(Yes, I know. Everything is a Hunter item. Just like everything is a Druid item. Including the staff I lost to a Feral Druid in Wailing Caverns because it had stamina in addition to spellpower, and was therefore suitable for tanking.
… what? Some grudges were built to last!)
Of course, I realize that some pieces are better for some specs than others. While a Beast Master would most likely pass on Haste, a Survivalist would lap it up (to the point. I think there’s a cap, but at all of level 68 Falafel Fahalle hasn’t seen it it yet.) It isn’t a matter of “Is it better for Survival?”, because we know that it is. It’s a matter of “Should the BM Hunter be able to take a Haste-laden upgrade for nominal GP, and still win the crossbow that all three hunters want off the next boss because his PR hasn’t been significantly impacted?”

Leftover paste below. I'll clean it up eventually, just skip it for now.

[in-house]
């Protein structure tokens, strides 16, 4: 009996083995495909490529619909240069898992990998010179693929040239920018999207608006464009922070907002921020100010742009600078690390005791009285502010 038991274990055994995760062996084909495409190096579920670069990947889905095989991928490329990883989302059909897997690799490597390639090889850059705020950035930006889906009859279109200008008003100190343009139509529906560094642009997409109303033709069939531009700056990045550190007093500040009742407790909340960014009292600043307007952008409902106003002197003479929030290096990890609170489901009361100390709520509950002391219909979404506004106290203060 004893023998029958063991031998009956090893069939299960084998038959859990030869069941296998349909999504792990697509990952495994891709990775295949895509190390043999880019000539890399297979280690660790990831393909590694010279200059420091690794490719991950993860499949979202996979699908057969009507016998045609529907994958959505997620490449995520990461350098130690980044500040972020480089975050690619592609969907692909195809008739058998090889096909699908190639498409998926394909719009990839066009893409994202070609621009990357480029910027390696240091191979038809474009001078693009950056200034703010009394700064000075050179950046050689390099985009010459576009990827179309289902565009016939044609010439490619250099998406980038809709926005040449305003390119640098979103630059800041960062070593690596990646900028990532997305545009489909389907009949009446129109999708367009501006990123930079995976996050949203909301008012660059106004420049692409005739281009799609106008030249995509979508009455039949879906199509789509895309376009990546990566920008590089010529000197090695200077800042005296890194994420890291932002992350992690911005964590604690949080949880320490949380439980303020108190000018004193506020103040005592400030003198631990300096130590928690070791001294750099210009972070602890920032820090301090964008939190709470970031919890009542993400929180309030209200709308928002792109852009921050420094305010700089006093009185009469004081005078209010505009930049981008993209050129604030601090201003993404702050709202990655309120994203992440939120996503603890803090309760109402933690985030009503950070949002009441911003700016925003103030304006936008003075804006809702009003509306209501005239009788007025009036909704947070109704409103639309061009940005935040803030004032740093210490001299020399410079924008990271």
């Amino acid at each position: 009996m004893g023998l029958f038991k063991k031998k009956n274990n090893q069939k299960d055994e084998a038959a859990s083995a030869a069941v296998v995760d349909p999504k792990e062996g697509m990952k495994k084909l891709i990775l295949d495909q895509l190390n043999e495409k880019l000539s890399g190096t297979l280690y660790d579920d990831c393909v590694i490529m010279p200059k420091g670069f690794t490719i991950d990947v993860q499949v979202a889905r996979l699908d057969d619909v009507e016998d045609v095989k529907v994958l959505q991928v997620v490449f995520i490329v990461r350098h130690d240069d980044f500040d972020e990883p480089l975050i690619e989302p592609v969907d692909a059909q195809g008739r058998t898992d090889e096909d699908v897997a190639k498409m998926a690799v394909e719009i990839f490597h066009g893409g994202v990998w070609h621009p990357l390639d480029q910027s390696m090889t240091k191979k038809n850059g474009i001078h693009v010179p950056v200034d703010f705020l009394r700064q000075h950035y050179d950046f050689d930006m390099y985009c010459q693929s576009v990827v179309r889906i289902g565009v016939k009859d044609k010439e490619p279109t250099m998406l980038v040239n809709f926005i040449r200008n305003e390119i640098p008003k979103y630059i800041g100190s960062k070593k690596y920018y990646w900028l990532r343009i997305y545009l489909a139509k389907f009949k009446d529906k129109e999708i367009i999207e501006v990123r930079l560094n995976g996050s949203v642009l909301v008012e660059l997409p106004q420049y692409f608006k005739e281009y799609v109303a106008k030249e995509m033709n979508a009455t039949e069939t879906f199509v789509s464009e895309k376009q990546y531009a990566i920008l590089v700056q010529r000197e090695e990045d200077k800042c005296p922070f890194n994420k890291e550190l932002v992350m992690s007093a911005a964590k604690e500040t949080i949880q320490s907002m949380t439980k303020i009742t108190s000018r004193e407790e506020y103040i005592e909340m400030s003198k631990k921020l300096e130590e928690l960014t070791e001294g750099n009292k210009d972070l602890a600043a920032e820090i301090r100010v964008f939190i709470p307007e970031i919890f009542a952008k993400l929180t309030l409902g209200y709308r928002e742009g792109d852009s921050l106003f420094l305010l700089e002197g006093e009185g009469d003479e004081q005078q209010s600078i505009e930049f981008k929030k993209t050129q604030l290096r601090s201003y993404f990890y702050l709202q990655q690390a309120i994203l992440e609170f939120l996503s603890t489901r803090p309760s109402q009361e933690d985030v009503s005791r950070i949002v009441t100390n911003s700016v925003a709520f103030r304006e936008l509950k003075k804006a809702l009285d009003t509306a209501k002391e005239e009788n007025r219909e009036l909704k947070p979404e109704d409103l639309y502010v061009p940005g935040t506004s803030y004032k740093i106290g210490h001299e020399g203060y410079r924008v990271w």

Again, my answer has always been no.
This is why, as a general rule, we don’t allow pure DPS classes (hunters, mages, warlocks and rogues) to bid for off-spec gear. I’ve made exceptions in the past (back in TBC, when every raiding Rogue was Combat Swords, maces frequently went to off-spec bids), but for the most part, it’s full price or shard.
This makes sense to me for several reasons. First and foremost, it keeps things simple. Unlike most hybrids, who need completely different stats for the different roles they are able to fulfill, pure DPS classes want the same basic stats across all possible specs. Some stats (especially secondary stats like hit, crit and haste) may be valued more highly for some specs than others, but a Hunter always wants agility and a Mage always wants spellpower.
As a Warlock, I always want stamina, intellect and spirit. I consider Affliction my main spec for raid purposes and, as Affliction, value spellpower more highly than crit or haste. But if I bid on an item that sacrifices a small amount of spellpower for crit or haste, I still incur main-spec cost — even though the item is a sidegrade for Affliction and an upgrade for Destruction, my off-spec.